The California Air Resources Board (CARB) has announced the approval of a rule which will require airport shuttles to transition to zero carbon vehicles by 2035.
“California continues its forward march toward a zero-emission future with airport shuttles presenting a great opportunity for showcasing this process,” said CARB Executive Officer, Richard Corey.
“The transition to zero-emission shuttles not only provides consumers with clean, quiet transport but will help further expand the reach of this ultra-clean technology into the heavy-duty transportation sector.”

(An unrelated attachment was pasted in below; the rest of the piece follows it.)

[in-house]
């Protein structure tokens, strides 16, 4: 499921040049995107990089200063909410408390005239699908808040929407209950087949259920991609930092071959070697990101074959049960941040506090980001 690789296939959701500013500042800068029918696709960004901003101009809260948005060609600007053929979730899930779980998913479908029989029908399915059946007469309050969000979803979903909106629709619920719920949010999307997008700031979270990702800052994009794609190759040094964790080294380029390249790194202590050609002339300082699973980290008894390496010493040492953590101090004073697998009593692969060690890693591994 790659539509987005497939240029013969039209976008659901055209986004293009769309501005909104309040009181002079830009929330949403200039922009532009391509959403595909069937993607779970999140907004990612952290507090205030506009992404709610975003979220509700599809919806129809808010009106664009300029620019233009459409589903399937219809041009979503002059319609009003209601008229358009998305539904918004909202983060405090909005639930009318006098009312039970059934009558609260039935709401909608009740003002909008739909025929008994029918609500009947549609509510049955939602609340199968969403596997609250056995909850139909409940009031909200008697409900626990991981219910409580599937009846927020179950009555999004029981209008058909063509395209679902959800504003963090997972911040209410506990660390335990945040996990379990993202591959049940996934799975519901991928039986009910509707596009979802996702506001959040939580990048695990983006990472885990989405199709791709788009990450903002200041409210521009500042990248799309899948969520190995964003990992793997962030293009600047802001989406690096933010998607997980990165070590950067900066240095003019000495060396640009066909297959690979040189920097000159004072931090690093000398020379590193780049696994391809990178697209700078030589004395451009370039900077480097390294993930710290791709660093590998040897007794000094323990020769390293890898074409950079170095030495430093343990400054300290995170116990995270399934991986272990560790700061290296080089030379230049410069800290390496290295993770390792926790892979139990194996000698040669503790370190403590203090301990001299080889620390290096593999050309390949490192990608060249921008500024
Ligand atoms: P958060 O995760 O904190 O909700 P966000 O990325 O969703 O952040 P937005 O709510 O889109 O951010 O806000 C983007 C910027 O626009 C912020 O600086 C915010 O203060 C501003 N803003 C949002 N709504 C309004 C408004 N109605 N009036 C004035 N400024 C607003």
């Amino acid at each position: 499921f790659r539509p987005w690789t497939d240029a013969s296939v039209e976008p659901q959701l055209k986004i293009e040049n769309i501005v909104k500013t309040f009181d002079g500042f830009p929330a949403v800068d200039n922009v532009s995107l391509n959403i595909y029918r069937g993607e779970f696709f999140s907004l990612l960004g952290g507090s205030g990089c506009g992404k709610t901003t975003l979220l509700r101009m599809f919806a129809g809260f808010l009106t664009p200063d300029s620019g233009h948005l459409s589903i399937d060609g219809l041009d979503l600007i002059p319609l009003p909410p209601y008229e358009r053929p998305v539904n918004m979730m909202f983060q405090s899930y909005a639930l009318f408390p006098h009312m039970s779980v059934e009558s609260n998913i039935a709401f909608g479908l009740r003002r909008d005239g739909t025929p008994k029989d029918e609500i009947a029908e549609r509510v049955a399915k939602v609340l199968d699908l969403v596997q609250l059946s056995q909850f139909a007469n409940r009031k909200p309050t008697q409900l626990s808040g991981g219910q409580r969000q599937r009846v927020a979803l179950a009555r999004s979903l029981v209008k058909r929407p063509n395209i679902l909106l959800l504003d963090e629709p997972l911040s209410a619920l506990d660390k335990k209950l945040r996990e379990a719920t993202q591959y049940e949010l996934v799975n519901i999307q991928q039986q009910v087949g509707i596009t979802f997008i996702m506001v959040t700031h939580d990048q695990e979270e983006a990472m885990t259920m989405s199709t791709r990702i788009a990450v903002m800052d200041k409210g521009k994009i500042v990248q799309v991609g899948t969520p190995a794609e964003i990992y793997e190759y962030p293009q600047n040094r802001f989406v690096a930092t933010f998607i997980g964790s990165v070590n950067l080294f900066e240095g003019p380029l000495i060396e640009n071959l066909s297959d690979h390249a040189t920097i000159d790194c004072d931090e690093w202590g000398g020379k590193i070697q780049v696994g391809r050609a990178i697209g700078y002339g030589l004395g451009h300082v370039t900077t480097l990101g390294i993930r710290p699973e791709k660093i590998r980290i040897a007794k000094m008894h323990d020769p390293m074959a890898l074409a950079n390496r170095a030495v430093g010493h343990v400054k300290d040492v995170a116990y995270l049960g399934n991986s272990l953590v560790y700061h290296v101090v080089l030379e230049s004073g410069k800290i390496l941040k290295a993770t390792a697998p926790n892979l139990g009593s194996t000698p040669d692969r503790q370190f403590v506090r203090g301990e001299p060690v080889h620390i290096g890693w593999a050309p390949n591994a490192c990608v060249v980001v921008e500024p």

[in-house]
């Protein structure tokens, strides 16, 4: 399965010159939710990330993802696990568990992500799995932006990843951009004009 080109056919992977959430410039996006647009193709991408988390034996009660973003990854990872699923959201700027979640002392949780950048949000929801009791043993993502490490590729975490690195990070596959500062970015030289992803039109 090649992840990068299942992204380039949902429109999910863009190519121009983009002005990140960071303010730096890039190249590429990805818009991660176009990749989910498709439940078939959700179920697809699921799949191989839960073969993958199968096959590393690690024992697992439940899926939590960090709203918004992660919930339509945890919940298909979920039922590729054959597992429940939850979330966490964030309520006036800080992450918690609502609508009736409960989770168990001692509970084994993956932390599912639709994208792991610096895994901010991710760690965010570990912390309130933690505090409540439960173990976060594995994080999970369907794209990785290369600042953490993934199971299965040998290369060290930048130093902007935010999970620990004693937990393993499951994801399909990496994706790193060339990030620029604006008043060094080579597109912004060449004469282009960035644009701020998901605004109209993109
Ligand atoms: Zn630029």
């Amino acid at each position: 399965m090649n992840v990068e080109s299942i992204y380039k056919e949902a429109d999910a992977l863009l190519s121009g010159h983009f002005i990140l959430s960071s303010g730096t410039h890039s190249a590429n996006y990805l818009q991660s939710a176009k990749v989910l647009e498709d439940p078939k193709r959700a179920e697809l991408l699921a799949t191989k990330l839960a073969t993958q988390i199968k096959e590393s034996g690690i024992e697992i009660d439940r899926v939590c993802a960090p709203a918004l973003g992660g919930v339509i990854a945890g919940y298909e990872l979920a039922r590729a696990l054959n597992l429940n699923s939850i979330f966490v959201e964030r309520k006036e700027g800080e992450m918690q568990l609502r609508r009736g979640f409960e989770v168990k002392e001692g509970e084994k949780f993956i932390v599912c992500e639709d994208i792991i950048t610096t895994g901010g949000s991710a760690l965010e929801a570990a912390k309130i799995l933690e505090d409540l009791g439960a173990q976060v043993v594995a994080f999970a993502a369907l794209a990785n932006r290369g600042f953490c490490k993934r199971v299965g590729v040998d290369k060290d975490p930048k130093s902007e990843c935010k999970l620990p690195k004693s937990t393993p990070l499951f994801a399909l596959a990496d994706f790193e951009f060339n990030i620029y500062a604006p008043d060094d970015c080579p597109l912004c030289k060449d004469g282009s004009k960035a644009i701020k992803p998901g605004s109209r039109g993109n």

The regulation, which will apply to the state’s 13 largest airports, will affect public and private fleets, including parking facilities, rental car agencies and hotels.
The move is expected to reduce carbon emissions by approximately 500,000 tonnes, whilst also saving shuttle fleet owners an estimated $30 million (£23.8 million) in reduced fuel and maintenance costs.
Six airports in California have already purchased and are operating zero emission vehicles, with 100 more ordered, many of these through state-provided incentive funding.
A 13 year phasing in period will be allowed for the rule, with certain checkpoints – in 2022, for example, shuttle fleets will need to report the details of their vehicles, and in 2023, if fleets are replacing a zero emission shuttle, the replacement shuttle must be equally clean.